Next up was the Lexus LF-A Concept "facelift". First launched exactly 2 years ago at NAIAS, Lexus decided that the LF-A needed an update to match the current design evolution in order to really analyze the market potential for the 500hp V10 super car. According to a Lexus Vice President Bob Carter, "This latest concept is much closer to a vehicle that we would bring to market, and one in which we will be gauging consumer interest."

The LF-A has much softer lines when compared to the FT-HS and maintains a nice aesthetic balance. Light bounced off the body creating dazzling effects and made it a pleasure to photograph. My only problem with the LF-A was that the actual show car was rushed and certainly not related to the prototypes seen testing on Nurburgring. The construction was sacrificed with poorly fitted cheap plastic trim and workers moving the vehicle almost broke the rear body panel. Now, before you go off and send me hate emails, I am fully aware that the LF-A is just a dress rehearsal and not a fully functioning prototype. But I can't help but be disappointed that the LF-A second generation won't be seen in any promo videos anytime soon. Although stunningly beautiful, the execution of this concept appeared to be sacrificed. The LF-A is expected to debut at the Tokyo Motor Show in the fall and hitting showrooms in spring 2008 with an expected price tag over $100,000.

Based on the current IS model, Lexus introduced a worked over version of the IS model called the IS-F. Widebody kit, quad exhausts and some new technology to boot, the IS-F will be the first serious contender to give the German sport sedans a challenge. Despite the swishy boy-racer image, the IS-F is serious and purposeful. With 400hp 5.0L V8 mated to the world's first 8 speed auto slosh-box giving a 0-60mph time of 4.9 seconds, Mercedes should be hitting the drawing board instead of turning their noses up in the air. Unlike the LF-A, the IS-F is a real car which hits market in early 2008.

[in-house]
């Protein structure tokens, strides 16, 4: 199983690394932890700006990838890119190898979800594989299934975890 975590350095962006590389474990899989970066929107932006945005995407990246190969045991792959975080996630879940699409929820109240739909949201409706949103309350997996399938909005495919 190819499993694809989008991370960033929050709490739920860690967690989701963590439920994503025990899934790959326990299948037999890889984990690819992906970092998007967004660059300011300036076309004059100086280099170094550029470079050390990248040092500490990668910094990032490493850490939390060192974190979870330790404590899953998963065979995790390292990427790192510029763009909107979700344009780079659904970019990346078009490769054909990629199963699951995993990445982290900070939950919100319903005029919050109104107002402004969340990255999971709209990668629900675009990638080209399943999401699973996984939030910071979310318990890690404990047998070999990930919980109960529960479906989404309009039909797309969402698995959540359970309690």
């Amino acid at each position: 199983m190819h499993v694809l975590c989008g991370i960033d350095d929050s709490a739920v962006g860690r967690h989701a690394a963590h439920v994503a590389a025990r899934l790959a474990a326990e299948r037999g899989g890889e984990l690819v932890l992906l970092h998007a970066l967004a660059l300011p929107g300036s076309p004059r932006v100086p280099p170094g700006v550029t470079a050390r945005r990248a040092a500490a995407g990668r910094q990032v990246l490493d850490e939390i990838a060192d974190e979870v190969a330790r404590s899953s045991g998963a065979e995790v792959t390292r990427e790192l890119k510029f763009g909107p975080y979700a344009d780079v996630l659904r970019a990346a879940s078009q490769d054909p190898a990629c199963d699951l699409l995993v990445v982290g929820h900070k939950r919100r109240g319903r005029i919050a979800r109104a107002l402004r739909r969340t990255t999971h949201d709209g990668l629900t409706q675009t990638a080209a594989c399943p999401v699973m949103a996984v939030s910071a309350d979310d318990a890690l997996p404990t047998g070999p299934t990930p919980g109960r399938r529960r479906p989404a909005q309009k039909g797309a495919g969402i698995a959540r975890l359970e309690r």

Moving over to the Acura stable, still more audaciousness abounds. The entire NAIAS came to a halt for the Acura Advanced Sports Car Concept (AASCC) press conference - the draw was impressive. Slated as the major influence behind the successor of the 15 year old Acura NSX currently out of production, Honda is pushing this "Advanced" ideal. Takeo Fukui, president & CEO of Honda Motor Co., Ltd. said "As we advance toward building a car like this, I can tell you it will feature advanced technology matching our passion for performance." There's that word again,"passion". The AASCC lines are neither muscular nor voluptuous but still tastefully exotic in a very Japanese way. Its really nice to see over the past few years, Japanese design really coming into its own without borrowing styling cues from the Europeans. Ironically, the design originates from their California design house. Me gives a thumbs up.

Parent company Honda also had a tasty treat with the Honda Accord Coupe Concept. Once again the Japanese are flexing their design muscles and showing that they can indeed make provocative cars that are emotional yet distinctly Japanese in flavor. The Accord Coupe Concept although mundane and bland at first glance surely converted my opinion in just a few minutes. Perhaps its the name, Accord, which evoked preconceptions. Over the past 30 years the Accord has developed the reputation of being the chariot of the practical and sensible. Nothing wrong with that - until you start to associate it with a legitimate sports coupe. Despite the terrible name, Honda displayed another winner revealing the styling direction for the 8th generation Accord.

Stay tuned for Part 2.

WCF Review: 2007 NAIAS Part I